Mobile genetic elements (MGEs) play an important role in the evolution and diversity of Staphylococcus and facilitate the dissemination of AMR genes within and between species23. Here, we explored the presence and types of the chromosomal cassette SCCmec, which can facilitate the mobilization and distribution of mecA and other AMR genes in Staphylococcus24,25. SCCmec elements are highly variable in terms of their structural organization and gene content, but are classified mainly based on the ccr and mec gene complexes, the key elements of the cassette responsible for integration and excision of SCCmec and the beta-lactam resistance phenotype, respectively26. A total of 13 SCCmec types and numerous subtypes have been identified in S. aureus to date26. Of the 32 S. pseudintermedius genomes that carry the SCCmec, we identified three known types (Type III (also known as Type II–III in MRSP27), n = 2 genomes; Type IV, n = 10 genomes; Type V, n = 15 genomes) and five genomes with unknown type (Supplementary Fig. 4 and Supplementary Data 1). These results were similar to those identified in veterinary MRSP in Australia27. Their locations in the phylogenetic tree show that the MRSP phenotype has been derived from at least 13 independent acquisitions of different SCCmec elements. In S. aureus, Type III is found predominantly in hospital-associated methicillin-resistant S. aureus (MRSA) and carry resistance genes for cadmium, tetracycline, mercury, erythromycin, and spectinomycin, in addition to mecA28. Hence, a single transfer event of Type III can turn a susceptible strain into a multidrug-resistant strain. Types IV and V are often found in community-associated MRSA and carry only the mecA gene28. In S. pseudintermedius, SCCmec III tended to be healthcare-associated MRSP lineages, whereas isolates with SCCmec V tended to be community-associated MRSP lineages29. The five untypeable SCCmec highlight the need to continue efforts to discover and characterize undiscovered variants of SCCmec elements, especially in non-aureus species.

We identified several virulence genes commonly found in S. aureus in the New England S. pseudintermedius population (Fig. 1f and Supplementary Data 5). The two-component pore-forming leukocidin genes lukF and lukS30 were present in all genomes. The synergistic action of these genes produces a toxin that damages membranes of host defense cells and erythrocytes3,31. Genes associated with other virulence factors were also detected from the genomic sequences, although present in lower frequencies. These include enterotoxins encoded by sec (n = 15 genomes), selK (n = 11 genomes), selI (n = 15 genomes), and selq (n = 12 genomes). Staphylococcal enterotoxins encoded by sec and sel cause superantigenic and emetic activities in the bacterium31.

Overall, we found high levels of phylogenetic and genomic diversity in S. pseudintermedius isolates co-circulating in New England only within a single year of sampling. The population consists of several methicillin-resistant, multidrug-resistant, and virulent clones present in dogs and cats.

Comparison of two S. pseudintermedius populations

To place our data set in a country-wide context, we compared the genome sequences of New England S. pseudintermedius to a previously published genomic dataset from Texas32 (Fig. 2a, Supplementary Fig. 3 and Supplementary Data 1). New England, located in the northeast corner of the United States, is ~2770 km from Texas, which is in the southern part of the country (Fig. 2b). We chose this data set because its sampling strategy was most similar to our study, i.e., only isolates from clinical specimens from dogs collected by the Texas Veterinary Medical Teaching Hospital and a mix of MRSP and MSSP32. Of the 160 Texas genomes sequenced in that study, we did not include genomes of isolates from healthy dogs and those with low-quality sequences. To minimize the confounding effect of the host animal, we also excluded the four isolates from cats in the New England data set. Overall, we compared 126 New England and 107 Texas genomes, all from disease cases in dogs.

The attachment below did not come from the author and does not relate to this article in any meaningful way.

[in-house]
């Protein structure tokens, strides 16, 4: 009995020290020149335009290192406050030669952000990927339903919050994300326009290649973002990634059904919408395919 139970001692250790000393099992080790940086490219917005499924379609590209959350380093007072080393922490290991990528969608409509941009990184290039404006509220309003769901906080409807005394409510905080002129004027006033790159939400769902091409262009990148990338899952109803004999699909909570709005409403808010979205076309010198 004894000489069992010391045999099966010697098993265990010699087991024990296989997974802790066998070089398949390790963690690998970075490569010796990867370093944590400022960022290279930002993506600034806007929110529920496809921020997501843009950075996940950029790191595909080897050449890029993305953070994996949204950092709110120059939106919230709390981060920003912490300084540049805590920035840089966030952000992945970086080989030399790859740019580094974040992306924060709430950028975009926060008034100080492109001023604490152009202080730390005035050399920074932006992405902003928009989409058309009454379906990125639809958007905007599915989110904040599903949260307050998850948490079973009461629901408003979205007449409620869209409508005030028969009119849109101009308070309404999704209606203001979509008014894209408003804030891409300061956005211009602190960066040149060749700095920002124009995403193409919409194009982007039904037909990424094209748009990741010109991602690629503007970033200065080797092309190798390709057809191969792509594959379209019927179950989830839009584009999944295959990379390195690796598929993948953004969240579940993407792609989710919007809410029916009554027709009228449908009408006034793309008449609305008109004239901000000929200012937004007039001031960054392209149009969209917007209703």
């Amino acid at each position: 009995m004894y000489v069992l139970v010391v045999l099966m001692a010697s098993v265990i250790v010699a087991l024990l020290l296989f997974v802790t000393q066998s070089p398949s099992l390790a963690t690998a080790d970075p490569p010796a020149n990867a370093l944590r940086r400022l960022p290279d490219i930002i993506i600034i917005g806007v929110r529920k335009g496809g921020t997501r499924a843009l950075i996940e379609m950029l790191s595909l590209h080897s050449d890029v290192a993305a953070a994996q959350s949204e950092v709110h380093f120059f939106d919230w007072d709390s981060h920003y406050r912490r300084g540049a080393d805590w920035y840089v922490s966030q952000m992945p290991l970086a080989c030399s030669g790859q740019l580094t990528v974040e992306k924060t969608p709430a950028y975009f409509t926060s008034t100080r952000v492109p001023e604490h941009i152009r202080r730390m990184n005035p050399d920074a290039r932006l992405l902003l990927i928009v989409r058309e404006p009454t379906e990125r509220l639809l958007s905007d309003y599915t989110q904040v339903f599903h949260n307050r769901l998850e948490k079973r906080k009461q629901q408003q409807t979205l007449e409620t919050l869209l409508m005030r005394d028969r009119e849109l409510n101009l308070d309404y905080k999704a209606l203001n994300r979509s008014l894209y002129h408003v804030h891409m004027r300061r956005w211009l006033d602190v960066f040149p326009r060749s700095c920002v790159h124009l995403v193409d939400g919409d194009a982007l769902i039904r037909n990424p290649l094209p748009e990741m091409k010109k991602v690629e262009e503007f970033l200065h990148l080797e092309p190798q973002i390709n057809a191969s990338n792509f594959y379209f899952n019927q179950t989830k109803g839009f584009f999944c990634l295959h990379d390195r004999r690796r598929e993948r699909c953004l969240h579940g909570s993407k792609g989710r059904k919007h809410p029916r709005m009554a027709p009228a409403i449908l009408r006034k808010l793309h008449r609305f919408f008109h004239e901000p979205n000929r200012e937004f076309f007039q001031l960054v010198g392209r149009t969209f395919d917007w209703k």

Fig. 2: Phylogenetic relationship and AMR profiles of 126 New England genomes and 107 Texas genomes of S. pseudintermedius.
figure 2

All isolates in this tree were sampled from clinical specimens from dogs submitted to the veterinary laboratory in each region. a Midpoint-rooted maximum likelihood tree built using concatenated sequence alignments of 1776 core genes present in both New England and Texas populations. Scale bar represents nucleotide substitutions per site. Upside down triangles indicate the presence of mecA in genome sequences. Blue bar plots represent number of horizontally acquired AMR genes per genome. b Map of the United States showing the New England and Texas regions. c Distribution of STs per region. Comparison between the New England and Texas populations in terms of the total number of AMR genes per genome d, percentage of each population that carry specific AMR genes e, percentage of the population that carry at least one AMR gene for each major class of antibiotic f, and the total number of genomes that are resistant to zero, one or multiple classes of antibiotics g. Red horizontal lines in d and g represent median values. e, f Only statistically significant differences are shown for visual clarity. g Counts of genomes are based on the presence of at least one AMR gene that represent each major class of antibiotic.

We next re-ran Roary on each data set. The composition of the pan-genome varied between the two populations. The New England population has a total of 8122 genes (1910 core, 107 soft core, 765 shell, 5340 cloud genes), whereas the Texas population has a total of 6845 genes (1836 core, 133 soft core, 1020 shell, 3856 cloud genes) (Supplementary Data 2). The combined New England and Texas data set has a total of 9817 genes (1776 core, 166 soft core, 905 shell, 6970 cloud genes) (Supplementary Fig. 5 and Supplementary Data 2). We used the concatenated sequences of 1776 core genes that are common to both New England and Texas populations, generating a 1.60 Mb sequence alignment, to build a maximum likelihood phylogeny (Fig. 2a). We observed frequent intermingling of isolates from each population across the tree, suggesting widespread dissemination across a large geographical distance.